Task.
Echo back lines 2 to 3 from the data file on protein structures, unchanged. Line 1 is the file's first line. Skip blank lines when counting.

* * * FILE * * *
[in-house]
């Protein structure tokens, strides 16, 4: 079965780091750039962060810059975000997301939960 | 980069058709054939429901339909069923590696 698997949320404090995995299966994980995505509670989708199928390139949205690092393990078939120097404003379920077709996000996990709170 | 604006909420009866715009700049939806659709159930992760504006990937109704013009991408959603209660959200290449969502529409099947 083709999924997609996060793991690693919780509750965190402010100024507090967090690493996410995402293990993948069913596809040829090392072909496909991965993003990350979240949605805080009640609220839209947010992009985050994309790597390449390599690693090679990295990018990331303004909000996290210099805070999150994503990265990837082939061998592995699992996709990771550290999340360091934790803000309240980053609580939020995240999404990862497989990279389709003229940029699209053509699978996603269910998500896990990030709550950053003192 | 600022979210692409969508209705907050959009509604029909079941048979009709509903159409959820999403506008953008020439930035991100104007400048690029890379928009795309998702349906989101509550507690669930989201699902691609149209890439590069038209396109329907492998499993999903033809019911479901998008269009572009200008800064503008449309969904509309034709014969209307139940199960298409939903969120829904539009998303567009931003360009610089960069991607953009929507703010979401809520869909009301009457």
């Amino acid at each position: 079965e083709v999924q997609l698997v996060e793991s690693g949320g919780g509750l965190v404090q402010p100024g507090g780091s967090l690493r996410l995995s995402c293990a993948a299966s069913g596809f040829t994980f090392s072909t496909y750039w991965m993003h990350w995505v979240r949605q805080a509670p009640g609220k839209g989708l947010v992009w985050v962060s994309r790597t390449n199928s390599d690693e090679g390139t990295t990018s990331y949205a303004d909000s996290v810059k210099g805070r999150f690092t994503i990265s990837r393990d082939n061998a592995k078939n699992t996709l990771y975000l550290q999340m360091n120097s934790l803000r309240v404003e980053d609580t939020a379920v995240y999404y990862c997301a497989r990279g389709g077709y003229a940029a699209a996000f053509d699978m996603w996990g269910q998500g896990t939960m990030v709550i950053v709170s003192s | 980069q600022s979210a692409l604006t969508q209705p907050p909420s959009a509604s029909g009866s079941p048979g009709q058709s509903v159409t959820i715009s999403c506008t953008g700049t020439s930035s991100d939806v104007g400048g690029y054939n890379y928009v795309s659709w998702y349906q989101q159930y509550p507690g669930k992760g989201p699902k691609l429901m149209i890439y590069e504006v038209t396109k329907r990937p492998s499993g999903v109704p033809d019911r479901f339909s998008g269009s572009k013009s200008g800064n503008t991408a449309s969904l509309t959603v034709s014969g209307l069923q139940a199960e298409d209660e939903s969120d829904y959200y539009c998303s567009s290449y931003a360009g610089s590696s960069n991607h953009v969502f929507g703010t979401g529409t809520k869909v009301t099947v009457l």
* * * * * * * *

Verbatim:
């Protein structure tokens, strides 16, 4: 079965780091750039962060810059975000997301939960 | 980069058709054939429901339909069923590696 698997949320404090995995299966994980995505509670989708199928390139949205690092393990078939120097404003379920077709996000996990709170 | 604006909420009866715009700049939806659709159930992760504006990937109704013009991408959603209660959200290449969502529409099947 083709999924997609996060793991690693919780509750965190402010100024507090967090690493996410995402293990993948069913596809040829090392072909496909991965993003990350979240949605805080009640609220839209947010992009985050994309790597390449390599690693090679990295990018990331303004909000996290210099805070999150994503990265990837082939061998592995699992996709990771550290999340360091934790803000309240980053609580939020995240999404990862497989990279389709003229940029699209053509699978996603269910998500896990990030709550950053003192 | 600022979210692409969508209705907050959009509604029909079941048979009709509903159409959820999403506008953008020439930035991100104007400048690029890379928009795309998702349906989101509550507690669930989201699902691609149209890439590069038209396109329907492998499993999903033809019911479901998008269009572009200008800064503008449309969904509309034709014969209307139940199960298409939903969120829904539009998303567009931003360009610089960069991607953009929507703010979401809520869909009301009457």
């Amino acid at each position: 079965e083709v999924q997609l698997v996060e793991s690693g949320g919780g509750l965190v404090q402010p100024g507090g780091s967090l690493r996410l995995s995402c293990a993948a299966s069913g596809f040829t994980f090392s072909t496909y750039w991965m993003h990350w995505v979240r949605q805080a509670p009640g609220k839209g989708l947010v992009w985050v962060s994309r790597t390449n199928s390599d690693e090679g390139t990295t990018s990331y949205a303004d909000s996290v810059k210099g805070r999150f690092t994503i990265s990837r393990d082939n061998a592995k078939n699992t996709l990771y975000l550290q999340m360091n120097s934790l803000r309240v404003e980053d609580t939020a379920v995240y999404y990862c997301a497989r990279g389709g077709y003229a940029a699209a996000f053509d699978m996603w996990g269910q998500g896990t939960m990030v709550i950053v709170s003192s | 980069q600022s979210a692409l604006t969508q209705p907050p909420s959009a509604s029909g009866s079941p048979g009709q058709s509903v159409t959820i715009s999403c506008t953008g700049t020439s930035s991100d939806v104007g400048g690029y054939n890379y928009v795309s659709w998702y349906q989101q159930y509550p507690g669930k992760g989201p699902k691609l429901m149209i890439y590069e504006v038209t396109k329907r990937p492998s499993g999903v109704p033809d019911r479901f339909s998008g269009s572009k013009s200008g800064n503008t991408a449309s969904l509309t959603v034709s014969g209307l069923q139940a199960e298409d209660e939903s969120d829904y959200y539009c998303s567009s290449y931003a360009g610089s590696s960069n991607h953009v969502f929507g703010t979401g529409t809520k869909v009301t099947v009457l």